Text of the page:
Does your child have uneven shoulders, with one shoulder appearing higher than the other? Or an oddly curved spine that looks like the alphabet S? These are some of the symptoms of scoliosis, a medical condition commonly affecting children and adolescents, particularly girls.
The prevalence of scoliosis is the highest during the growth spurt years, between the ages of 9 and 15. Scoliosis also affects adults, but is less common.
In scoliosis, the normally straight spine curves from side to side due to a deformity in the bone. The deformity can be congenital, present from birth, or it can develop during the growing years. Most often, there is no known cause, and the condition is then called “idiopathic scoliosis”.
“Scoliosis is a deformity of the spine, and should not be confused with poor posture, which is generally associated with weak muscles of the spine,” says Dr Guo Changming, Senior Consultant, Department of Orthopaedic Surgery, Singapore General Hospital.
In severe cases, the rib cage may press against the lungs and heart causing complications such as:
Scoliosis cannot be overcome by correcting posture. Food, vitamin supplements and exercise programmes have also not been found to be helpful in treating the condition or halting its progression. However, scoliosis patients are advised to stay fit and active for a better prognosis.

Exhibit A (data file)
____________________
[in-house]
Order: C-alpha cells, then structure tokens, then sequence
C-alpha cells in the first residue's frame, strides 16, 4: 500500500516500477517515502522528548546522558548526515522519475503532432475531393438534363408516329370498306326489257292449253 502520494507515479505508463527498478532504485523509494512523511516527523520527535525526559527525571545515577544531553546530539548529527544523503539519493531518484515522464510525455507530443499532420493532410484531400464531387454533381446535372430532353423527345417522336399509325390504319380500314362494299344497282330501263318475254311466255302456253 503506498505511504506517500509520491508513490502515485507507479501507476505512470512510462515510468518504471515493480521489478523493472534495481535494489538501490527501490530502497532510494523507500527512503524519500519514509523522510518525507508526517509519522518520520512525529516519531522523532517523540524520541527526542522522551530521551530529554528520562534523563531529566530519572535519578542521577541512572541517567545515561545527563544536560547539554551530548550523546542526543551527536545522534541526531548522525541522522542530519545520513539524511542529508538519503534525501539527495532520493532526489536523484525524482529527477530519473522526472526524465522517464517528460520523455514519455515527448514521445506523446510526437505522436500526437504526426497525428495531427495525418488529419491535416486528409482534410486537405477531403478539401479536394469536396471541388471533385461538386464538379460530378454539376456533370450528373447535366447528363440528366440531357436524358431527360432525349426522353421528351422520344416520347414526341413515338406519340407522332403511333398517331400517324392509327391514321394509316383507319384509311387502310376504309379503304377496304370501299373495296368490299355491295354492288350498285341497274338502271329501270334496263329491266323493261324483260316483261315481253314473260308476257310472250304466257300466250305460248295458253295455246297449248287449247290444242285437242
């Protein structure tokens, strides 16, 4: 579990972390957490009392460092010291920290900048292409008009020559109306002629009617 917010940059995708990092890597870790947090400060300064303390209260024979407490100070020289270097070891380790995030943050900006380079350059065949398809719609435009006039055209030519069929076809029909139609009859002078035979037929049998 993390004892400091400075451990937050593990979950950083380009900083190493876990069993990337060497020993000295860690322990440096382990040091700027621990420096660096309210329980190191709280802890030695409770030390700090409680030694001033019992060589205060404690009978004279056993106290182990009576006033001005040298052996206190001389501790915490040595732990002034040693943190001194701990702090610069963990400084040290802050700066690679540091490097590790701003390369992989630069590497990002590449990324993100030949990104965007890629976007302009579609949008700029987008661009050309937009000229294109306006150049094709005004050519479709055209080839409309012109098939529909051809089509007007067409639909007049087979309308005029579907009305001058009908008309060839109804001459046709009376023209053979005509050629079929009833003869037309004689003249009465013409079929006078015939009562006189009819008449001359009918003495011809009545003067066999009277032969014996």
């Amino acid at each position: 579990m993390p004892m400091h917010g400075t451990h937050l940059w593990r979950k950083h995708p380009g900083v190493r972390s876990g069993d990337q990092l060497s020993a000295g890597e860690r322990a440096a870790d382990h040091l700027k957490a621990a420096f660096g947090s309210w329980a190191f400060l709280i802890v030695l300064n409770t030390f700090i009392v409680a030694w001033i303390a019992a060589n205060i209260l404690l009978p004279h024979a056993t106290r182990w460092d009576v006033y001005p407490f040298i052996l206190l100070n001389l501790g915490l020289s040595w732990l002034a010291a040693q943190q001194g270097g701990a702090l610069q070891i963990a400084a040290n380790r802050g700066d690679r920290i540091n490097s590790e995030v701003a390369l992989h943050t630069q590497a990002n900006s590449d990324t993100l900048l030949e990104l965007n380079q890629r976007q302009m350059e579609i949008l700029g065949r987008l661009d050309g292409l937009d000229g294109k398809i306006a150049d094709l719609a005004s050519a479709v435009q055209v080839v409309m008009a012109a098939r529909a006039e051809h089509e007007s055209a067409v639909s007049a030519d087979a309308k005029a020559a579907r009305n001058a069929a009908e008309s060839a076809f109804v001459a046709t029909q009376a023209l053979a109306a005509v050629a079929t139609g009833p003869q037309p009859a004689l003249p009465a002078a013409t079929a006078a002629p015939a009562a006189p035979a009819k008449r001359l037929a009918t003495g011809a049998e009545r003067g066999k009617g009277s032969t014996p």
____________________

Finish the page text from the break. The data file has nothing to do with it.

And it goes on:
“If patients get appropriate treatment for scoliosis at an early stage, they can go on to lead normal lives,” says Dr Guo.
“Scoliosis is not caused by carrying heavy objects, such as heavy school bags, strenuous sports, poor posture, or a lack of calcium and other nutrients in the diet,” says Dr Guo. “Though the cause of idiopathic scoliosis is by definition unknown, it may have a genetic basis since it is known to run in families.”
The treatment for scoliosis depends on the age of the patient, the severity of the spine condition, and the cause.
Most patients with idiopathic scoliosis who have a curvature that is less than 25 degrees, don’t need treatment. These patients will simply need to be observed at regular intervals of 4-6 months. Observation involves a physical examination and an X-ray.
“Children whose self-esteem is affected because of scoliosis, may need counselling support in addition to the normal treatment procedures,” says Dr Guo Changming, Senior Consultant, Department of Orthopaedic Surgery, Singapore General Hospital.
For significant cases of scoliosis, treatment options include:
One drawback of this fusion process for children is that the bones that are joined together stop growing – hence this surgical procedure is used as a last resort for children and adolescents who still have some growth years left.
“Back braces will not help patients with congenital scoliosis or those with neuromuscular scoliosis. Congenital scoliosis is also difficult to treat with surgery and may require multiple operations,” says Dr Guo.
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